In Remy Kohli’s Kuldip Patwal: I Didn’t Do It!, a neighbourhood grocer has to defend himself against the charge of murdering the state’s chief minister. Kuldip Patwal (Deepak Dobriyal) insists that he is innocent even though he was at the crime scene and was standing at the spot from where the murder weapon was fired. Kuldip says that he remembers nothing, and he maintains his innocence when the case reaches court.
Kuldip is represented by do-gooder advocate Praduman (Gulshan Devaiah) and is opposed by Simrat (Raima Sen), who happens to the chief minister’s widow. (A state that allows this to happen deserves to slide into ruin.) Kuldip’s sorry life unfolds through numerous and never-ending flashbacks – his inability to get a job because of reservations for the backward classes; his runs-in with corrupt government officials; his frustration at the general state of affairs.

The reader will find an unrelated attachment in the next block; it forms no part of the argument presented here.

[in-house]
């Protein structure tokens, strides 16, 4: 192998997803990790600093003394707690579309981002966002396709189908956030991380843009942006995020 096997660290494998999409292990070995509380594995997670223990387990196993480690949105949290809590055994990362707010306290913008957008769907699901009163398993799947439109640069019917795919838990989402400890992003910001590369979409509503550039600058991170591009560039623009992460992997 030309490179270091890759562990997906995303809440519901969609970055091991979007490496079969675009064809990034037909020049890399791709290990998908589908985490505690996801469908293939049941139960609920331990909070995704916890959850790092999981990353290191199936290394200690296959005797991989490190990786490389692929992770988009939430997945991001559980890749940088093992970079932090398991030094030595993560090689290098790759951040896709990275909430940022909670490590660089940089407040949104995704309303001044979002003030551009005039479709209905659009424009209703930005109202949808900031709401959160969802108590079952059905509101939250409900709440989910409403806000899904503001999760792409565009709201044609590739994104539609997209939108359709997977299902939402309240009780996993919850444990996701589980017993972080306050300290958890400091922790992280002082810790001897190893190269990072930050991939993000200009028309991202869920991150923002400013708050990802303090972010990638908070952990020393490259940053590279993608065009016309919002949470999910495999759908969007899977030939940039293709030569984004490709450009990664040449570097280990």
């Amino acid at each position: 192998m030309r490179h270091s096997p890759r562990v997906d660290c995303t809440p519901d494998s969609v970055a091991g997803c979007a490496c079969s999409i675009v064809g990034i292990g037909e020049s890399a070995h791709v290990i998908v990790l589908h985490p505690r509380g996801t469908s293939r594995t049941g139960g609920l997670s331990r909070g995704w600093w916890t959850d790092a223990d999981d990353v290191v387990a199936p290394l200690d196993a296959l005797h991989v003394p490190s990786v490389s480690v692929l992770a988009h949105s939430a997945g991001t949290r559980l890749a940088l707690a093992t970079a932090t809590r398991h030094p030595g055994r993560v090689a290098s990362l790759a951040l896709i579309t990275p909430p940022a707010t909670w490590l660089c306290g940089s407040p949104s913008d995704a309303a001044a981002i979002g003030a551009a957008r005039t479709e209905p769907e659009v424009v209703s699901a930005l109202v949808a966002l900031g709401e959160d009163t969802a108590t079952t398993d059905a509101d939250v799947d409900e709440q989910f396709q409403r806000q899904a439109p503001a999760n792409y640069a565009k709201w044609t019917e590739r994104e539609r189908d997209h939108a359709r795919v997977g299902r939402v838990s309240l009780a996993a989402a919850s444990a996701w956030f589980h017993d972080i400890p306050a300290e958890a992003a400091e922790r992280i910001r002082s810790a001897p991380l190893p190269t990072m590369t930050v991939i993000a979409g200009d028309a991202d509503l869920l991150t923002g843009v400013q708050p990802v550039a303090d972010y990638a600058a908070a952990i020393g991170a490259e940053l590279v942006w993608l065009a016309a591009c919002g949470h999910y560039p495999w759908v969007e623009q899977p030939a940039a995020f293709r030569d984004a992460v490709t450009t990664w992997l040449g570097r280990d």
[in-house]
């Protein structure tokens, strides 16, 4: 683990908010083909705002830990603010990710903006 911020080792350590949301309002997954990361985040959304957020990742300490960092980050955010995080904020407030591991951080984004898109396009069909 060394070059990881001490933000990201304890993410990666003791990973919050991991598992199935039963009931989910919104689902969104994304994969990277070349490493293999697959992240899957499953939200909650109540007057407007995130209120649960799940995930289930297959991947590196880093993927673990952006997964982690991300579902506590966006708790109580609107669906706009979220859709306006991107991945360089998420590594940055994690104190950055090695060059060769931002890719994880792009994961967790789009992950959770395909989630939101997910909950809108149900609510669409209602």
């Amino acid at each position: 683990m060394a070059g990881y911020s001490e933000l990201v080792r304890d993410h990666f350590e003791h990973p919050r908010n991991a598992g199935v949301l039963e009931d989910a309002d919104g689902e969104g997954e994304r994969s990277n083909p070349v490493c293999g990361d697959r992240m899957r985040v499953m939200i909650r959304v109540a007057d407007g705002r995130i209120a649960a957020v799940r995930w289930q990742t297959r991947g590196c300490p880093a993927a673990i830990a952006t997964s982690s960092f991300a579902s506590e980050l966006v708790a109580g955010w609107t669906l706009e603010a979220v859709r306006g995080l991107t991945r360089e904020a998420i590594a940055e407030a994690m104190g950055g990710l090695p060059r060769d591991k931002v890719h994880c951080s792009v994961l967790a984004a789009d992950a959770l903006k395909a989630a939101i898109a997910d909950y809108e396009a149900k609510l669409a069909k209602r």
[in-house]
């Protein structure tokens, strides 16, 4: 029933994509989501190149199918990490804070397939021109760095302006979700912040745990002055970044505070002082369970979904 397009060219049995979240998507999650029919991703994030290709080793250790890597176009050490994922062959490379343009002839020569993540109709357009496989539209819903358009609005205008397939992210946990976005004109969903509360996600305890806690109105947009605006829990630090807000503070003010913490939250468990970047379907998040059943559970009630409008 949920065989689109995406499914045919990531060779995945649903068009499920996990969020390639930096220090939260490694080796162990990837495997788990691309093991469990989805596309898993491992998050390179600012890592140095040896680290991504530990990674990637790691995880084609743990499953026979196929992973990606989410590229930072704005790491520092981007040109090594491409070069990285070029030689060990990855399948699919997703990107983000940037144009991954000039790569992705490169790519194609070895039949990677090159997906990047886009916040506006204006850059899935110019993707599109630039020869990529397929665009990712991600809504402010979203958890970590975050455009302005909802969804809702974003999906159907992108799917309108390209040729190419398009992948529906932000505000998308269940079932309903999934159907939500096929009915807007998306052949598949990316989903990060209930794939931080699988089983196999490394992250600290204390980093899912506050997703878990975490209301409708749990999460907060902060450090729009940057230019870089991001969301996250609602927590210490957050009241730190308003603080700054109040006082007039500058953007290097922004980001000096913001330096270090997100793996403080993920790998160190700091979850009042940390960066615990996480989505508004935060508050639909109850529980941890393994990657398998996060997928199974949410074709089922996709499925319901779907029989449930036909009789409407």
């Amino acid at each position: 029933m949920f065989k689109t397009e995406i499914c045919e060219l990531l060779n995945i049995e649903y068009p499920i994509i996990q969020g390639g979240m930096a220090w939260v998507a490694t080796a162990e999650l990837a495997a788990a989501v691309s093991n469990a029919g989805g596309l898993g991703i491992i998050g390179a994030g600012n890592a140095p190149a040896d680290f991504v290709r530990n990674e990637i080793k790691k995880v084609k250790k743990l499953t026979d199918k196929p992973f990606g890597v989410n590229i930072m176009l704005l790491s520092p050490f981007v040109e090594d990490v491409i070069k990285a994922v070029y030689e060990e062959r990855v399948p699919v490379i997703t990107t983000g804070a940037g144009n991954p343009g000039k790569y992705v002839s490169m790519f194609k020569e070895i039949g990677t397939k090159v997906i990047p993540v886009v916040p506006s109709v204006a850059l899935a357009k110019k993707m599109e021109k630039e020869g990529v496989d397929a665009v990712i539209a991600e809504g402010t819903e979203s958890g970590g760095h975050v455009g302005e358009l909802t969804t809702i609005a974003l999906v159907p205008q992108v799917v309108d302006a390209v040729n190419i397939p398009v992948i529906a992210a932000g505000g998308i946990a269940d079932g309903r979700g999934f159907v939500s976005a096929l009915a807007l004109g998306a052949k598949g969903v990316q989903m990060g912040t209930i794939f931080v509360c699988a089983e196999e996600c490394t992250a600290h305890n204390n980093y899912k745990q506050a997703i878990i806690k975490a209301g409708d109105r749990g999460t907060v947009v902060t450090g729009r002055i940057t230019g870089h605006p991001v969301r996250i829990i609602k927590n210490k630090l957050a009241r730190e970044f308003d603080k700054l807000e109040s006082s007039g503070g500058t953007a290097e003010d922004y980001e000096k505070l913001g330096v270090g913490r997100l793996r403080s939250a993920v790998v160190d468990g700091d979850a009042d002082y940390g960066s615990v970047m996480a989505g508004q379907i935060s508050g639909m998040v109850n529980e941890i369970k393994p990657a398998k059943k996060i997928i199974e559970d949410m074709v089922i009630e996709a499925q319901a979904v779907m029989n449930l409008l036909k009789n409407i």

The chief minister (Parveen Dabbas) turns out to be a Rajiv Gandhi-type reformer who is arm-twisted by electoral compulsions into compromising his ideals. Is there a greater conspiracy at work here? Could the head of the all-powerful Reliable corporation (a dig presumably at Reliance) be involved? Remy Kohli does not work hard enough to ensure that we care about whether Kuldip hangs or walks free.
Kohli’s amateurish handling of the subject and inability to ensure a smoothly paced narrative ensure that the movie is a trudge from start to finish. The murder investigation and trial become an inchoate rant about the “systematic politics to eliminate the poor” – a grand claim made by Pradhuman that isn’t backed up by solid or plausible explanations. The courtroom scenes are particularly egregious, in no small measure because of Raima Sen’s hamminess and Gulshan Devaiah’s severely distracting false moustache. Deepak Dobriyal tries to breathe life into his frustrated common man, but his efforts are as successful as the movie itself.